Carina Trimingham, the bisexual lover of former British energy minister, Chris Huhne, has lost her privacy and harassment claim against Associated Newspapers.
Trimingham hit the headlines in June 2010 when her affair with Huhne, the former secretary of state for energy and climate change, became public and he left his wife of 26 years.
Since then, Trimingham has been the subject of over 65 'highly unpleasant and hurtful' articles and claims she was the victim of 'crude and demeaning stereotypes' about being bisexual.
The 44-year-old PR adviser sued for compensation and an injunction from the Daily Mail and Mail on Sunday, both published by Associated Newspapers, and both often perceived as homophobic.
Trimingham’s lawyers said the stories were a 'cataclysmic interference' with her private life and made her sound like a ‘sexual deviant’.
She also told the High Court she had been portrayed as a ‘stern bisexual lesbian’ and a ‘spiky-haired Dr Marten-wearing sexual deviant’.
But she admitted she had sold sex stories to newspapers about Liberal Democrat leader and current UK Deputy Prime Minister Nick Clegg and film star Russell Crowe.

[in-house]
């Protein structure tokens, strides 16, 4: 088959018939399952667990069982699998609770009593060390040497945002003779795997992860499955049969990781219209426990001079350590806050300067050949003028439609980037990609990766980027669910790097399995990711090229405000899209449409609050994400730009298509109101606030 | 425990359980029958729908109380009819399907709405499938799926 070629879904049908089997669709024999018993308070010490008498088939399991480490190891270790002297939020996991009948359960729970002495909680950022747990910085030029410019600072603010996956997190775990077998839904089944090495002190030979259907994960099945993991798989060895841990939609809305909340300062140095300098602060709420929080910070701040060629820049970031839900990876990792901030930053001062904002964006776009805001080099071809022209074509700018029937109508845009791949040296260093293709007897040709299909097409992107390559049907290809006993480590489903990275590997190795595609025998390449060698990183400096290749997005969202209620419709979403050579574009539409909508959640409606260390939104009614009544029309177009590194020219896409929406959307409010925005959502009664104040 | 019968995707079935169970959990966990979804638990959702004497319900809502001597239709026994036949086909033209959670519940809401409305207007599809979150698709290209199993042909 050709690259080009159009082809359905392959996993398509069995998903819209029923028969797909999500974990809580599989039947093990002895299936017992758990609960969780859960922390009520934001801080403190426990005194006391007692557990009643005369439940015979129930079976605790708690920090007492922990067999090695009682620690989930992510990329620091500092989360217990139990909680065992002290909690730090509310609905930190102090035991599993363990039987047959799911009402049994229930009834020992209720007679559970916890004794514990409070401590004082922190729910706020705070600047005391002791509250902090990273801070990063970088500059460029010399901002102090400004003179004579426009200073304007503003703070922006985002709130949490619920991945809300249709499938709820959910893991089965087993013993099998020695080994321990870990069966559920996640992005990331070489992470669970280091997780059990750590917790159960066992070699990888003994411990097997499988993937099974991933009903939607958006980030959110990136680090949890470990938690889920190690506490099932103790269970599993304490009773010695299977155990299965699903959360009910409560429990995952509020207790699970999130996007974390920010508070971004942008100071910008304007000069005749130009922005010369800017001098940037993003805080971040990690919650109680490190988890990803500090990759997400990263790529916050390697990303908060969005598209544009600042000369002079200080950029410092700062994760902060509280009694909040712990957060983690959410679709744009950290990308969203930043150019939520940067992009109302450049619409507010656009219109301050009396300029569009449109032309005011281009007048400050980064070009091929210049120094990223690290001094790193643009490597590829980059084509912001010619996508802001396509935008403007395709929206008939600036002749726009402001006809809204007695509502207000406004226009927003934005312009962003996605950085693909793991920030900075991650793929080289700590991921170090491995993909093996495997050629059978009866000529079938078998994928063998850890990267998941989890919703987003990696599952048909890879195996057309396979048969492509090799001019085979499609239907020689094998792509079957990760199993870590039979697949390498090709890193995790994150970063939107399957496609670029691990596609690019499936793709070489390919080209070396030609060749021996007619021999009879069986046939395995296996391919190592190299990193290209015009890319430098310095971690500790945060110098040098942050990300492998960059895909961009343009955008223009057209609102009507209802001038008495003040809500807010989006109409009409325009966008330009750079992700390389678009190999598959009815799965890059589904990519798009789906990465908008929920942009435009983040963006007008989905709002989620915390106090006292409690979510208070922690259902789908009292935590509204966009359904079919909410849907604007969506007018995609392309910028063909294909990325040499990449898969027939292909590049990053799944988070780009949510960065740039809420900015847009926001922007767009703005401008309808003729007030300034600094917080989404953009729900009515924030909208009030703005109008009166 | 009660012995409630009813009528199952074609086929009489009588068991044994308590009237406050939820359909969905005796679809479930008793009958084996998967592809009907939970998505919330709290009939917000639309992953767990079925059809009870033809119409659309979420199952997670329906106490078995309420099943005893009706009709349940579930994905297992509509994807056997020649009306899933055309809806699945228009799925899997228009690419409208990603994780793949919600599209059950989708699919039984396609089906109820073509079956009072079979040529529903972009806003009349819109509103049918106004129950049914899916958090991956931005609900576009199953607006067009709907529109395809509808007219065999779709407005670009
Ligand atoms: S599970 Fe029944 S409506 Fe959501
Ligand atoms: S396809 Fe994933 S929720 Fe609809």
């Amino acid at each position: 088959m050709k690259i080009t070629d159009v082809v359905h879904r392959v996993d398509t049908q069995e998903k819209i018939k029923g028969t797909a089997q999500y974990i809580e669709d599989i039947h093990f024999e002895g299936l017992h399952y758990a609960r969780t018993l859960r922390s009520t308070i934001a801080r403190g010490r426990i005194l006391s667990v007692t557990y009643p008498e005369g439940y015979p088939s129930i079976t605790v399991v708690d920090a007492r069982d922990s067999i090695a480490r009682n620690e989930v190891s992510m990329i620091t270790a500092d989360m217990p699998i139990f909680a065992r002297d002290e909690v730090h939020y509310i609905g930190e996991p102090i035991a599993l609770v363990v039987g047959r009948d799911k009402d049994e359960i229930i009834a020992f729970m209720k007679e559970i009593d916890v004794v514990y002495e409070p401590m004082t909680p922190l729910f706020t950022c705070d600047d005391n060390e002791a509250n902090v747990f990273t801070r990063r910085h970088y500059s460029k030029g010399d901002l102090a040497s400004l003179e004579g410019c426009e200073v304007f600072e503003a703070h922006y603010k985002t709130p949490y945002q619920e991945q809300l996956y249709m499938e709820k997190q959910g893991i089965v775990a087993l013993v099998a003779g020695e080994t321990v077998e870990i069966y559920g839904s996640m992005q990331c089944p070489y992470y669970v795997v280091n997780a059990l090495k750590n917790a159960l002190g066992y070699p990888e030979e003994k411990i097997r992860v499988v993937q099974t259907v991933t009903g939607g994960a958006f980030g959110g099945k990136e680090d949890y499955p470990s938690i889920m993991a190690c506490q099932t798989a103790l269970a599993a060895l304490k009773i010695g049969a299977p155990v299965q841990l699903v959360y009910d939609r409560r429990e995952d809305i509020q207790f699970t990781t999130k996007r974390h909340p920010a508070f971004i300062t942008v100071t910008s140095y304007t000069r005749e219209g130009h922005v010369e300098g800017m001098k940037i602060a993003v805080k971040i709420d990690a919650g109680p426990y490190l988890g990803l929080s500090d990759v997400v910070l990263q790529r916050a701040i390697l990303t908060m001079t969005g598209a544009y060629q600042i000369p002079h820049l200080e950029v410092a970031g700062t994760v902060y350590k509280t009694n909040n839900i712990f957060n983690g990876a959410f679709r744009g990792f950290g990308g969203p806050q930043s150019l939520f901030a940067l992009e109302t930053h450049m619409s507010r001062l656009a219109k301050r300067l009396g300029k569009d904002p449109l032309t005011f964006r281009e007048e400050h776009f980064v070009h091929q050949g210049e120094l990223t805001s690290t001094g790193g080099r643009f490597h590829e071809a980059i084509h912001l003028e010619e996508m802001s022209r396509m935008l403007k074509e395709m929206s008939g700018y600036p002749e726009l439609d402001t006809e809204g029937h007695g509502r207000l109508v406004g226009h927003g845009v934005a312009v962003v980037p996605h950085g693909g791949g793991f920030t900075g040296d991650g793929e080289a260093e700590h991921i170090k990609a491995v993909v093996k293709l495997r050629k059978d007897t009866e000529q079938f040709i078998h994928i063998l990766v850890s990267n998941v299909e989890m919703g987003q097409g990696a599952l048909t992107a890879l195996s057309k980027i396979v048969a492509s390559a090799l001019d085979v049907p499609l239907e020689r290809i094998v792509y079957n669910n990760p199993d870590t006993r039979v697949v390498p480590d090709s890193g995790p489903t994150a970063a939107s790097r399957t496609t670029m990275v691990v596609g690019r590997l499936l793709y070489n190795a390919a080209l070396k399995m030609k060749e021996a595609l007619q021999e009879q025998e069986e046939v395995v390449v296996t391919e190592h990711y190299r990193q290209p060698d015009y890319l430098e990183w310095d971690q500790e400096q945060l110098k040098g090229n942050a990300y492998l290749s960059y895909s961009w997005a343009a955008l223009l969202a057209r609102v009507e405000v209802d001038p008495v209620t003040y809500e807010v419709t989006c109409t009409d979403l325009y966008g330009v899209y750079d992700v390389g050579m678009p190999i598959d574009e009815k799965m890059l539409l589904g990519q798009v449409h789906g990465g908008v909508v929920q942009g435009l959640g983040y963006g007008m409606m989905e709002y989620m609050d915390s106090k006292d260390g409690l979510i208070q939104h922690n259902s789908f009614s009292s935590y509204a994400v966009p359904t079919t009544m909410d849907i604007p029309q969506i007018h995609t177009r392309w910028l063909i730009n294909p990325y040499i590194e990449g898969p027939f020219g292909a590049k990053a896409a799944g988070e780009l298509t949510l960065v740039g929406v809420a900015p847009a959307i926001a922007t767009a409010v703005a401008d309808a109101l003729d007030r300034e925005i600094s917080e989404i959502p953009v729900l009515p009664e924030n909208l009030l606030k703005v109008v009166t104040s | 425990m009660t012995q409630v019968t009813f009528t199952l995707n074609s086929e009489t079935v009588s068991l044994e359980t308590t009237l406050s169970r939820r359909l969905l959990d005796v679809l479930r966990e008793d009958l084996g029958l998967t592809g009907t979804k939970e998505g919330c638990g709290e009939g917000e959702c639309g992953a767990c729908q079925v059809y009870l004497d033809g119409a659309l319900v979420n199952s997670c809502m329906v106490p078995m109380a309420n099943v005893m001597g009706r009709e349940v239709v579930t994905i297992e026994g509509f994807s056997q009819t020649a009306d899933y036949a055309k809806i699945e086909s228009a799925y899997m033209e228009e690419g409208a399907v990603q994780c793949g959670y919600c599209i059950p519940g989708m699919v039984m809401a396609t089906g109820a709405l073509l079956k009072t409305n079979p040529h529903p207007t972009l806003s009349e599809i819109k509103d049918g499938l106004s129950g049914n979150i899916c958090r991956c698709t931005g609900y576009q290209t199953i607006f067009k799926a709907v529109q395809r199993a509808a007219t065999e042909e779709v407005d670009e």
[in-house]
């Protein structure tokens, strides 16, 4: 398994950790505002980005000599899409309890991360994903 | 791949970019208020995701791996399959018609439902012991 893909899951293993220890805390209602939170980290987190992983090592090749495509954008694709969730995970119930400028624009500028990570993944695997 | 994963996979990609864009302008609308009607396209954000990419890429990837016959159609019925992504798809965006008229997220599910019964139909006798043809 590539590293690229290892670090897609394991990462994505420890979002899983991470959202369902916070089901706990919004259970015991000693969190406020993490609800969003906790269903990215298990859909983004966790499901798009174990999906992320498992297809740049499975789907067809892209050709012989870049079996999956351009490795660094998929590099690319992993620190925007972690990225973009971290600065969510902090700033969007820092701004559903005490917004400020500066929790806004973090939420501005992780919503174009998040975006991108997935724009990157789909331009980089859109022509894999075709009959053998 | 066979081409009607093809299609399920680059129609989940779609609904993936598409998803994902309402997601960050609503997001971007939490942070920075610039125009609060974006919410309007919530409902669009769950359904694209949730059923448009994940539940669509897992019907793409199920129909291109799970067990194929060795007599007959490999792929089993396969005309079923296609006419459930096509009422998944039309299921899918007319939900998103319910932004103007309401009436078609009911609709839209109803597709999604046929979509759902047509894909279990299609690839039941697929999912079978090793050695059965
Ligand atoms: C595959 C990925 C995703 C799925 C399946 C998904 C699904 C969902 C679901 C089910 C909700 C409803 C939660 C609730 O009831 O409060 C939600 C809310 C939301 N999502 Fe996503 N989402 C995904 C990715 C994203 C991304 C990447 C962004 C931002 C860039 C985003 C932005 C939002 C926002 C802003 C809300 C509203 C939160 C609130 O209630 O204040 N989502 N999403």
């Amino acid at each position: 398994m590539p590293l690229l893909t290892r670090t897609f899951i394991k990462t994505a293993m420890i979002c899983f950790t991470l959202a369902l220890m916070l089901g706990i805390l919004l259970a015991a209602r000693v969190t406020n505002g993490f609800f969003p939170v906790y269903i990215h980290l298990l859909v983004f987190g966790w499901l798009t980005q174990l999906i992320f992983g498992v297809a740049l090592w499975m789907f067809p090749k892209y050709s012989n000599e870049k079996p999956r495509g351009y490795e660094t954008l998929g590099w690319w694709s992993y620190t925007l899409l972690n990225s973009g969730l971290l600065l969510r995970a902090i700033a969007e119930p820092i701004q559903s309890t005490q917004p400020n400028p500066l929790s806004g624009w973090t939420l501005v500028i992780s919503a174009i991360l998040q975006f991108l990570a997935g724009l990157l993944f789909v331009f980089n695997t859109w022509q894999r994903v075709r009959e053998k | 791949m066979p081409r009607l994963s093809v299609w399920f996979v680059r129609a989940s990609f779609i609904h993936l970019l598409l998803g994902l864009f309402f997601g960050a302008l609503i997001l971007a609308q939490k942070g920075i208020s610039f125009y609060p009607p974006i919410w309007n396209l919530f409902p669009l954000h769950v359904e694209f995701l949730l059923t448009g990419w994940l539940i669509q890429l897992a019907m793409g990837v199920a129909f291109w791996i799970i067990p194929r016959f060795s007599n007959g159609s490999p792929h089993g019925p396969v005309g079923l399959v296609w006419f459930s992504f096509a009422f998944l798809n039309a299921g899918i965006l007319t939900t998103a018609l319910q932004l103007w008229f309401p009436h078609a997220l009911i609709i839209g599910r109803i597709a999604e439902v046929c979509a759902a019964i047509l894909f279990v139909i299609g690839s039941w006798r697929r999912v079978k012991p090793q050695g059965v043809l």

High Court judge Mr Justice Tugendhat rejected her claims today (24 May).
He said her role as Huhne’s press agent and secret mistress had ‘limited’ her right to privacy.
And he ruled the articles were about matters of public interest and ‘within the range of what an editor could in good faith regard as relevant to the story’.
He added: ‘Ms Trimingham was not the purely private figure she claims to be.’
The judge also said Trimingham had not been ‘a good or reliable witness’.
Trimingham, who is insured, was ordered to pay £250,000 ($392,000 €311,000) within 14 days towards the estimated £410,000 ($643,000 €511,000) costs of Associated Newspapers.
Outside court, she said she was ‘extremely disappointed’. She said the judgment was ‘confused and wrong’ and amounted to ‘a blueprint for bullies and bigots’.
The judge refused her an appeal but Trimmingham indicated her lawyers would approach the Court of Appeal directly, rather than let the matter drop.
A spokesman for Associated Newspapers denied their coverage had amounted to bisexual hate.
He said: 'This was an important example of the press exercising its right to free speech in relation to matters of significant public interest.
'We are pleased that the court agreed with us and has today dismissed all of Miss Trimingham’s complaints.
'The references to Miss Trimingham’s sexuality in our coverage were never pejorative, private or in any way homophobic.
'Miss Trimingham chose to level some very serious charges against our journalists in this case. This judgment vindicates both our journalists and their journalism.’